What does it mean to say that agriculture is “male-dominated”?
On social media and other online forums excitement is brimming over female farmers. Women farmers are starting their own farms. They are organizing with other women to create communities of support as well as sharing knowledge and resources. And they are encouraging other women to find their calling in agriculture.
Women are becoming leaders in what has been a “male-dominated” industry, and many (including us) could not be more excited about the important contributions that women farmers are making to ecologically sound and sustainable food systems.
But within the discussion of the increasing importance of women farmers in the food justice movement there is a critical misunderstanding of what it means to say that agriculture is “male-dominated”.
A recent statement made by Deputy Secretary Krysta Harden of the Department of Agriculture encapsulates this misunderstanding. Harden expressed that:
“Women have been involved in agriculture since the beginning of time, but with today’s technology and science, it’s not as much about manual labor,” Harden said, citing examples like [food activist Karen] Washington. “Now you’re seeing more and more women saying, ‘Hey, I can do this.’”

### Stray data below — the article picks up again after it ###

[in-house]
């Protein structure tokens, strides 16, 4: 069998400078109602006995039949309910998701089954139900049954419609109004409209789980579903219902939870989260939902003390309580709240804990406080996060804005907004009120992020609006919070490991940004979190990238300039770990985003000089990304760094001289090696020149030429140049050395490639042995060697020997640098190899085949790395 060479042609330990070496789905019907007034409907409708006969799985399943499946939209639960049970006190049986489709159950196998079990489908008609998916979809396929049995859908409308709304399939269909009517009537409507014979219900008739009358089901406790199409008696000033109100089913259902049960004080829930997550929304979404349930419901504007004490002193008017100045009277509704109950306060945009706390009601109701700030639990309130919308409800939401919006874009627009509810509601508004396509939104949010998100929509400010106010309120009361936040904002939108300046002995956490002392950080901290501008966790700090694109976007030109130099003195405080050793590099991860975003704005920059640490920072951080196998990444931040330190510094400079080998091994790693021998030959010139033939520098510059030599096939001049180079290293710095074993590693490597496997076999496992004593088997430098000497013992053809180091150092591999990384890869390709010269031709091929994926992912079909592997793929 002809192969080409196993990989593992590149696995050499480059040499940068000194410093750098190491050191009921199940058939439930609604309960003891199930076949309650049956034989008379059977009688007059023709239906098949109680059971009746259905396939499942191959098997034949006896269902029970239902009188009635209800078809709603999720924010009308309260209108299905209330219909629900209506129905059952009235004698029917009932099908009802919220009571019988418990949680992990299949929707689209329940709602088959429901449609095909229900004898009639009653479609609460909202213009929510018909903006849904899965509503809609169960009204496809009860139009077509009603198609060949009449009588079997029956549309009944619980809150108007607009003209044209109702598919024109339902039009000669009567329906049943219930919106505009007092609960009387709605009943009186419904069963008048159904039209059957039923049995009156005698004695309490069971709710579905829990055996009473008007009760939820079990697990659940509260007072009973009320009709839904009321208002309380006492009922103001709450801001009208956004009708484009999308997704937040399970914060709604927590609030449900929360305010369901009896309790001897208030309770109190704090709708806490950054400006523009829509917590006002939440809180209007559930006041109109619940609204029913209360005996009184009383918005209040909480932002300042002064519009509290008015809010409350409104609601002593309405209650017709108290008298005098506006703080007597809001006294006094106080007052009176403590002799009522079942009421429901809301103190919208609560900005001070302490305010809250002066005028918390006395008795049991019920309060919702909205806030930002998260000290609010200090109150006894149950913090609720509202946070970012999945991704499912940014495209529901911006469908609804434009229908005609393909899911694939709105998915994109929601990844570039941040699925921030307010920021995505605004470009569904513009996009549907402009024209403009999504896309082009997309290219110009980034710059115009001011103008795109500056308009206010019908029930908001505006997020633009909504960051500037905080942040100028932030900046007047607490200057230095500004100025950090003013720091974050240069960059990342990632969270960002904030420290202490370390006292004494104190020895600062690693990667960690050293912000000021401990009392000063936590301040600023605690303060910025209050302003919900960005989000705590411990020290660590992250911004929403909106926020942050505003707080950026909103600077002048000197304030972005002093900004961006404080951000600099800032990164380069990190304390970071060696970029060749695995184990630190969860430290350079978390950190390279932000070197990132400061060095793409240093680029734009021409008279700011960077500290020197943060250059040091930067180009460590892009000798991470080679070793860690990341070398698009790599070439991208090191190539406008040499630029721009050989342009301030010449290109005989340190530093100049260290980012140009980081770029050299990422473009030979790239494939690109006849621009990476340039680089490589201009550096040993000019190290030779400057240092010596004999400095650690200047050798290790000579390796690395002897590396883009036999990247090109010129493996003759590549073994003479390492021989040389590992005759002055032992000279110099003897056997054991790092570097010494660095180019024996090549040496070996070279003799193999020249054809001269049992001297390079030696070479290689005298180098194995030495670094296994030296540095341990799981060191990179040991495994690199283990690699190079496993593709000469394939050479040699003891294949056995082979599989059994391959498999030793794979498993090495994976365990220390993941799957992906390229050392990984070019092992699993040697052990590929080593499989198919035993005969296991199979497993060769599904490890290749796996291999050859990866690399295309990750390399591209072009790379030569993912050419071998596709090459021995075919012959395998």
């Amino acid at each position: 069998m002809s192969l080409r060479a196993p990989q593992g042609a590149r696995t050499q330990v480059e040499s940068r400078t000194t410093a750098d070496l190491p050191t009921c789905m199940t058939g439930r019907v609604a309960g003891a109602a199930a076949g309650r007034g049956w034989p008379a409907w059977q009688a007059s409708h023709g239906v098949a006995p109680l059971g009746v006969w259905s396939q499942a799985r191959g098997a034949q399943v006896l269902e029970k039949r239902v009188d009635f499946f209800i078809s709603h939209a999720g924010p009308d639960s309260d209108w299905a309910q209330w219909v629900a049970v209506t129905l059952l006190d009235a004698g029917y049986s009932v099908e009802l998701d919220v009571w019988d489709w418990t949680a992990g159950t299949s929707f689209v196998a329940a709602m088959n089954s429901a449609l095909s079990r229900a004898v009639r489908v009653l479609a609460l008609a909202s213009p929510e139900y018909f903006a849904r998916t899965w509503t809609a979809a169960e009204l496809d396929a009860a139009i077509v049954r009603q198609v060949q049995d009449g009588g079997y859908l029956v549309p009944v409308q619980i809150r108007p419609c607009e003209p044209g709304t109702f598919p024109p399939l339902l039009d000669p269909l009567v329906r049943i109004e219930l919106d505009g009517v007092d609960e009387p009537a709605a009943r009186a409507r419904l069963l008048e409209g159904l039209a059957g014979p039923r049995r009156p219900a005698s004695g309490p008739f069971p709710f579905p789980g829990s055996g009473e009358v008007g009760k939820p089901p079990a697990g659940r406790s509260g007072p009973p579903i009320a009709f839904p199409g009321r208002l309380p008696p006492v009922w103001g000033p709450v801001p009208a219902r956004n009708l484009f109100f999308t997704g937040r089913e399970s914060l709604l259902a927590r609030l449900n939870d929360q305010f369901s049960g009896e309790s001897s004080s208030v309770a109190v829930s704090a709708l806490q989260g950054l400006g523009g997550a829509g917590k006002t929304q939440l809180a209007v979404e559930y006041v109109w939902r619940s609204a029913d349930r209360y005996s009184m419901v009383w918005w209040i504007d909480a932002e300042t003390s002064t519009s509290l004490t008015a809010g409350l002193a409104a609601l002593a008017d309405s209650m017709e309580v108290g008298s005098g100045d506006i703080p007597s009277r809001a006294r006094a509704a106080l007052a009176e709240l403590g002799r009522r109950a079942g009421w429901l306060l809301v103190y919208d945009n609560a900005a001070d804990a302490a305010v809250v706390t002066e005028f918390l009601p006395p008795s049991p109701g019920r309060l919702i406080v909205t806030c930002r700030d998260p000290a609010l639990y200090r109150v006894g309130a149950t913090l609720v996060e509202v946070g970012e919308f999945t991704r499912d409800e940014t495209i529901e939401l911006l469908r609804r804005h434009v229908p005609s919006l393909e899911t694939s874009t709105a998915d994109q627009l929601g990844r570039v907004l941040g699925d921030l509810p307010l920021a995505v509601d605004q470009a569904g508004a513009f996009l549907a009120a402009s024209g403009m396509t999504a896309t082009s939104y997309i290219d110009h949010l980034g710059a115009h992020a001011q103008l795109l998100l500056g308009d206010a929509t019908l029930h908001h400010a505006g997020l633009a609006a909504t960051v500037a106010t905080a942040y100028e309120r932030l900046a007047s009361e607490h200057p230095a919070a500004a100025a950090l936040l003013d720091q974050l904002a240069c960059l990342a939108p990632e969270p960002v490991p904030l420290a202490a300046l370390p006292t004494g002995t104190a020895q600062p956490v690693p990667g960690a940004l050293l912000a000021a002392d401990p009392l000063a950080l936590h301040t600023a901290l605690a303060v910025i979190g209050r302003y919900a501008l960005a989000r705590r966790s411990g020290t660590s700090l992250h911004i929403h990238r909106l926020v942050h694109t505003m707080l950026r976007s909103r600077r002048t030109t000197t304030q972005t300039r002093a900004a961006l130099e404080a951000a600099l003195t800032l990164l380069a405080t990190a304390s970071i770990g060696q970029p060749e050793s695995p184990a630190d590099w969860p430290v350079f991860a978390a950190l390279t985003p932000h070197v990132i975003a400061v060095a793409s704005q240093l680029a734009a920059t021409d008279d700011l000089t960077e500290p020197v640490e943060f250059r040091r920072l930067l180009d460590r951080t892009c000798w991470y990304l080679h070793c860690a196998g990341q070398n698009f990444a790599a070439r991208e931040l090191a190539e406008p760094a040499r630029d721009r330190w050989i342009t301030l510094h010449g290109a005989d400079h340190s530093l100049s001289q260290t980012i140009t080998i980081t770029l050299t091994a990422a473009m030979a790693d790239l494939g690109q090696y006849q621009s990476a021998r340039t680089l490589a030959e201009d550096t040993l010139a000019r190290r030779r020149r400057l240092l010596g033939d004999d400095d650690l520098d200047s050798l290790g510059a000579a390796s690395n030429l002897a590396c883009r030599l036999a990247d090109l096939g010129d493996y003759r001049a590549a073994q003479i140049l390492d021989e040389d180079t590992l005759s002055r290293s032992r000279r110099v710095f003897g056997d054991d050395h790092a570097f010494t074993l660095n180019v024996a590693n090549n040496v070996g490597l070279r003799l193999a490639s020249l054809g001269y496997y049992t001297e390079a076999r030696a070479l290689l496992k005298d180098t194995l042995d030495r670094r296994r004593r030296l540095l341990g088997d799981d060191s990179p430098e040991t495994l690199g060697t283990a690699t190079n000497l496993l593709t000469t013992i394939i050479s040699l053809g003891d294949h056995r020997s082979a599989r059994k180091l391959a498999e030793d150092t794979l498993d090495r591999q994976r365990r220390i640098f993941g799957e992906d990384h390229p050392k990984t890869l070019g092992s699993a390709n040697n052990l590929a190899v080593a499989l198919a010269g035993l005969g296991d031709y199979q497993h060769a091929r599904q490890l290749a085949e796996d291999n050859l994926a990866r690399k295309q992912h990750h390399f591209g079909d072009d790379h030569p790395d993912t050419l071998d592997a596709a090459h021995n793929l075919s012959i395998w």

Harden claims that heavy labor demands in agriculture have kept women out of the fields, and they are only now becoming independent farmers because new technologies make farming less physically demanding. This claim misrepresents the history of women in agriculture and leads to a misrecognition of why it’s so important that women are being recognized as farmers.
Historically, women farmers have produced a majority of the food that is eaten by families around the world. Women are the gardeners and the horticulturalists that keep the world fed. According to the UN, women produce 60-80% of the food consumed in developing countries, and as more men leave rural areas to find work in the global south’s expanding cities, women are increasingly left in charge of family farms.
To say that agriculture is “male-dominated” does not mean, as Deputy Secretary harden appears to assume, that men are the primary agricultural producers. In fact, women provide much of the hard labor that keeps fruits and vegetable on our tables, and the demands on their labor are growing stronger.
Agriculture is “male-dominated” because 1) men control global agricultural policy; 2) men tend to control the surplus and profits produced by farms of all sizes; 3) representations of farmers overwhelmingly tend to be male.
Women are taking over farms in the global south, but they are not given the resources they need to be successful. They are forced to take on the labor performed by men, and, in many cases, women are immensely overburdened. Meanwhile, men continue to control the food and profits from women’s labor.
To fail to recognize this reality for women farmers means that one cannot see why it’s vital for women to become leaders in the food movement. We need women leaders in the food justice movement because they can understand the systematic exploitation that women in agriculture face in ways that men cannot. Women leaders are envisioning and building a food system that supports women farmers instead of profiting from their exploitation. We should all be listening to what they have to say.
One good place to hear what women farmers are saying is the Women, Food, and Agriculture Network.